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EUROPEAN UNION

New rescue plan sends shares Italy’s oldest bank soaring

Shares in Monte Paschi di Siena (BMPS) soared on the Milan stock exchange Friday, boosted by a possible new lifeline tabled by a veteran Italian banker and Swiss giant UBS.

New rescue plan sends shares Italy's oldest bank soaring
The ancient headquarters of Monte dei Paschi di Siena. Photo:Carlo Hermann/AFP

The stock of BMPS, the world's oldest bank which has become the eurozone banking sector's problem child, rose over 10 percent at the opening on news of the plan, which could turn out to be a welcome alternative to drastic restructuring measures demanded by the European Central Bank.
   
It settled at €0.31, up 6.5 percent on the day, by mid-morning.
   
The ECB told BMPS, Italy's third-biggest bank, this month that it must offload €9.6 billion of non-performing assets within two years.
   
The bank, working with US bank JP Morgan and Italy's Mediobanca, has submitted a plan to shift the bad loans with the help of the Atlante fund, created specifically to take on doubtful banking assets.
   
The plan also calls for a capital increase of five billion euros to boost capital reserves.
   
But late Thursday, BMPS said it had received an alternative proposal from Corrado Passera, a former chief executive of the Intesa Sanpaolo bank and ex-minister for economic development and UBS.
   
The bank's board, which meets on Friday to approve first-half results, will now look closely at the proposal, which came as a complete surprise to financial markets.
   
“The board quickly launched a series of in-depth preparatory studies” to analyse the proposal, BMPS said.
   
At the end of that process, it will inform markets of its conclusions, the bank said.
   
Later on Friday, BMPS will the focal point of stress test results for Europe's top banks to be published by London-based European Banking Authority at 11 PM.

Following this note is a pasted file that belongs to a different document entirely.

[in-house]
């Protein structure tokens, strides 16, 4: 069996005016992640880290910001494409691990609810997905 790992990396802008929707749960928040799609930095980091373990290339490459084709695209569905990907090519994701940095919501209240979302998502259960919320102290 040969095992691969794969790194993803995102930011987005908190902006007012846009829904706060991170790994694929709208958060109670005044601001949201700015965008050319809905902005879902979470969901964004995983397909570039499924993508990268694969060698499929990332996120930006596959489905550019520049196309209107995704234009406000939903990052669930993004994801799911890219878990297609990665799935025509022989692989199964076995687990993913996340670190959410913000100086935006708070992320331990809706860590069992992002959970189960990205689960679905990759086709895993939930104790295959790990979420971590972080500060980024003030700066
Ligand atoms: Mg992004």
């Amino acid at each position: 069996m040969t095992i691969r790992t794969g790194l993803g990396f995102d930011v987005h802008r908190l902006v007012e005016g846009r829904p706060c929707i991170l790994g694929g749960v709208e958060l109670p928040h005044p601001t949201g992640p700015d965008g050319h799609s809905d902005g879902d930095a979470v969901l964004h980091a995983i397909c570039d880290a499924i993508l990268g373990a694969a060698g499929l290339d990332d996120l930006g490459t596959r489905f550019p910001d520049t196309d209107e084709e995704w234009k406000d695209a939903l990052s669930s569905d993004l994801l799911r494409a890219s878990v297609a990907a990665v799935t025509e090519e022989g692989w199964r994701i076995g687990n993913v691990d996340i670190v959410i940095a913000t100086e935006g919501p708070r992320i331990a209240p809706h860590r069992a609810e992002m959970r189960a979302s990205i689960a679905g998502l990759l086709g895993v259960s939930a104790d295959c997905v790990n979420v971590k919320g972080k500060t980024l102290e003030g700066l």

The tests for 51 banks from 15 European countries, representing 70 percent of Europe's banking assets, will be a key measure of the sector's stability.
   
BMPS, whose stock has fallen by over 80 percent over the past 12 months, is seen as particularly vulnerable.
   
Italian daily Il Sole 24 Ore said BMPS will come out as the worst performer by far among Italy's five major banks.

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EUROPEAN UNION

The Euro celebrates its 20th anniversary

The euro on Saturday marked 20 years since people began to use the single European currency, overcoming initial doubts, price concerns and a debt crisis to spread across the region.

The Euro celebrates its 20th anniversary
The Euro is projected onto the walls of the European Central Bank in Brussels. Photo: Daniel Rolund/AFP

European Commission chief Ursula von der Leyen called the euro “a true symbol for the strength of Europe” while European Central Bank President Christine Lagarde described it as “a beacon of stability and solidity around the world”.

Euro banknotes and coins came into circulation in 12 countries on January 1, 2002, greeted by a mix of enthusiasm and scepticism from citizens who had to trade in their Deutsche marks, French francs, pesetas and liras.

The euro is now used by 340 million people in 19 nations, from Ireland to Germany to Slovakia. Bulgaria, Croatia and Romania are next in line to join the eurozone — though people are divided over the benefits of abandoning their national currencies.